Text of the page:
# Software Tools in Haskell: archive

## bundle text files

Posted on 2016-03-08 by nbloomf

This post is literate Haskell; you can load the source into GHCi and play along.

-- archive: bundle text files
module Main where

import System.Exit (exitSuccess, exitFailure)
import System.Environment (getArgs, getProgName)
import System.Directory (doesFileExist)
import System.IO (hPutStrLn, stderr)
import Data.List (unfoldr, find)
import Control.Monad (foldM)

archive is an extremely limited form of the standard tool tar. From a bird’s eye view, it bundles one or more text files into a single archive, which can be thought of as a mapping from file names to file contents. It does not maintain a hierarchy of its contents and only works with text files. In fact the archive “format” is little more than the concatenation of file names and contents.

An archive consists of a sequence of entries of the form

#name of file
>line 1 of file
>line 2 of file

Lines starting with any character other than # or > are ignored. (We shouldn’t be editing the archive file by hand, and we’ll be careful that archive writes correctly formatted archives.) If two items in an archive have the same name, we ignore all but the first. This shouldn’t happen if we only manipulate archives with archive, but our archive format is such that the concatenation of two archives may be a valid archive. The program is called in one of the following ways:

archive NAME --list
archive NAME --get FILE ...
archive NAME --remove FILE ...
archive NAME --replace FILE ...

list prints the contents of the files in an archive. add puts new files (given by name as arguments) into an existing archive, and get retrieves them again, printing to stdout. remove deletes an entry in an archive, and replace is equivalent to a remove followed by an add, swapping out the contents of a file in the archive. Destructive operations (remove and replace) send the altered archive to stdout rather than destroying the original. Trying to operate on a nonexistent archive creates it on the fly.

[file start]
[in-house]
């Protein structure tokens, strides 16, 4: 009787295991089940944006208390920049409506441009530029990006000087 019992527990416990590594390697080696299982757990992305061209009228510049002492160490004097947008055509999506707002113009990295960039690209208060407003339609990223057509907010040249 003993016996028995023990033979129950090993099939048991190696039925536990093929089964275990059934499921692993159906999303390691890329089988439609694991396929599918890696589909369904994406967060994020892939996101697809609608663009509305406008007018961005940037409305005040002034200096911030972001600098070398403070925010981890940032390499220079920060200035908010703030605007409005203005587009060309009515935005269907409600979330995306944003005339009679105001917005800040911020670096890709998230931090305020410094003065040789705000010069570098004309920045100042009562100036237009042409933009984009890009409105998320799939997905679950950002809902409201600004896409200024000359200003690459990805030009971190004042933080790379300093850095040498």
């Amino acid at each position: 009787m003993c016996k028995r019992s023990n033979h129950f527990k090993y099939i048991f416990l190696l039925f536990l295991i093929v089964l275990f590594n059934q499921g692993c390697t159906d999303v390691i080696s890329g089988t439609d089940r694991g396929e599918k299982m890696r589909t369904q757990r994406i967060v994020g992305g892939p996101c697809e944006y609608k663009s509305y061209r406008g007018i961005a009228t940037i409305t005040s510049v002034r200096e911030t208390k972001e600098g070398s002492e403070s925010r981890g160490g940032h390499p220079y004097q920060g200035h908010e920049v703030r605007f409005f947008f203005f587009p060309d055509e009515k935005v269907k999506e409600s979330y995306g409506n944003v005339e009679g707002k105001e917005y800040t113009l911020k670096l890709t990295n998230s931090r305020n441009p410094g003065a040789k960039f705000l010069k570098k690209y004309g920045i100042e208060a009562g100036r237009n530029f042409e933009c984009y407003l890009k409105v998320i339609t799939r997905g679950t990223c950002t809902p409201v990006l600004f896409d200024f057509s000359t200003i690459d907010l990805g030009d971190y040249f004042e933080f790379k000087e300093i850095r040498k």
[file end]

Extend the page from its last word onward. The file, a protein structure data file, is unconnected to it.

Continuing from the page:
First, we’ll define an abstract “archive” type to keep track of the information we want: an archive is a list of named items.

type Name = String

data Item a = I
{ nameOf     :: Name
, contentsOf :: a
} deriving Show

data Archive a
= A [Item a]
deriving Show

emptyArchive :: Archive a
emptyArchive = A []

The use of the synonym Name for String is an example of a common idiom in languages with type inference. Names are Strings, but by introducing a lightweight type to indicate that a particular string is not just a String, but a Name, will make our type signatures more meaningful with no additional overhead. Due in part to purity, type signatures in Haskell, and I imagine in languages of similar descent like ML and F#, are a powerful kind of documentation. Just knowing the signature of a function tells us quite a bit about what it may – or may not! – do. But now I’m rambling.

Our archive type needs to support the five basic operations: adding, retrieving, removing, viewing, and listing items. This is straightforward.

getNames :: Archive a -> [Name]
getNames (A xs) = map nameOf xs

getItem :: Archive a -> Name -> Maybe a
getItem (A xs) str = do